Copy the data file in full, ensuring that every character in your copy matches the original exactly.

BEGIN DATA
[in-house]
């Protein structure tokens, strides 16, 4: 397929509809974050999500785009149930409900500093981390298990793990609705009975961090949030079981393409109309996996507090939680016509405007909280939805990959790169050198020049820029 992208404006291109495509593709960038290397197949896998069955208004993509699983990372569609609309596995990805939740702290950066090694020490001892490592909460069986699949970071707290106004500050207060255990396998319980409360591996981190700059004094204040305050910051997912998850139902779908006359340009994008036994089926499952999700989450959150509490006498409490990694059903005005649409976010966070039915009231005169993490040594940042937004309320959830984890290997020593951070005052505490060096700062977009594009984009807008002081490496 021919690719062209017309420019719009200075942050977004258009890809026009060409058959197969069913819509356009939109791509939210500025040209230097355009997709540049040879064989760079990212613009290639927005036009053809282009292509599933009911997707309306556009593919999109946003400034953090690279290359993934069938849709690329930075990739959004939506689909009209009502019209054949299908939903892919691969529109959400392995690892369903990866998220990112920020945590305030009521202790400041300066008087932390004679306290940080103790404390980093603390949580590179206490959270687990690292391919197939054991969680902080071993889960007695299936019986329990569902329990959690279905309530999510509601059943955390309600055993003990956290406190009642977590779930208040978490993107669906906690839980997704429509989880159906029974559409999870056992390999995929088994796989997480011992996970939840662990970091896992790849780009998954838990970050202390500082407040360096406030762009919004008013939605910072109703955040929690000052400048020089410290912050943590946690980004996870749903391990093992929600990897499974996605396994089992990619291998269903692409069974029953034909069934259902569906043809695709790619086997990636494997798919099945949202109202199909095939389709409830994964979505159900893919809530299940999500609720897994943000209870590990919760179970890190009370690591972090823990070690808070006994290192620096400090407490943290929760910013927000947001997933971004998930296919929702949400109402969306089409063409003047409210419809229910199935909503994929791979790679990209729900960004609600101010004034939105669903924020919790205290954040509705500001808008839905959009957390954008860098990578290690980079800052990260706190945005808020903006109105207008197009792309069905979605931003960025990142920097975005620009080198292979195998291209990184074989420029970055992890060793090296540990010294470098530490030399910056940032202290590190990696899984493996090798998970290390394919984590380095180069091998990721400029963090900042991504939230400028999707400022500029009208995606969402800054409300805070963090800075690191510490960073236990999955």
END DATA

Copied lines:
[in-house]
């Protein structure tokens, strides 16, 4: 397929509809974050999500785009149930409900500093981390298990793990609705009975961090949030079981393409109309996996507090939680016509405007909280939805990959790169050198020049820029 992208404006291109495509593709960038290397197949896998069955208004993509699983990372569609609309596995990805939740702290950066090694020490001892490592909460069986699949970071707290106004500050207060255990396998319980409360591996981190700059004094204040305050910051997912998850139902779908006359340009994008036994089926499952999700989450959150509490006498409490990694059903005005649409976010966070039915009231005169993490040594940042937004309320959830984890290997020593951070005052505490060096700062977009594009984009807008002081490496 021919690719062209017309420019719009200075942050977004258009890809026009060409058959197969069913819509356009939109791509939210500025040209230097355009997709540049040879064989760079990212613009290639927005036009053809282009292509599933009911997707309306556009593919999109946003400034953090690279290359993934069938849709690329930075990739959004939506689909009209009502019209054949299908939903892919691969529109959400392995690892369903990866998220990112920020945590305030009521202790400041300066008087932390004679306290940080103790404390980093603390949580590179206490959270687990690292391919197939054991969680902080071993889960007695299936019986329990569902329990959690279905309530999510509601059943955390309600055993003990956290406190009642977590779930208040978490993107669906906690839980997704429509989880159906029974559409999870056992390999995929088994796989997480011992996970939840662990970091896992790849780009998954838990970050202390500082407040360096406030762009919004008013939605910072109703955040929690000052400048020089410290912050943590946690980004996870749903391990093992929600990897499974996605396994089992990619291998269903692409069974029953034909069934259902569906043809695709790619086997990636494997798919099945949202109202199909095939389709409830994964979505159900893919809530299940999500609720897994943000209870590990919760179970890190009370690591972090823990070690808070006994290192620096400090407490943290929760910013927000947001997933971004998930296919929702949400109402969306089409063409003047409210419809229910199935909503994929791979790679990209729900960004609600101010004034939105669903924020919790205290954040509705500001808008839905959009957390954008860098990578290690980079800052990260706190945005808020903006109105207008197009792309069905979605931003960025990142920097975005620009080198292979195998291209990184074989420029970055992890060793090296540990010294470098530490030399910056940032202290590190990696899984493996090798998970290390394919984590380095180069091998990721400029963090900042991504939230400028999707400022500029009208995606969402800054409300805070963090800075690191510490960073236990999955």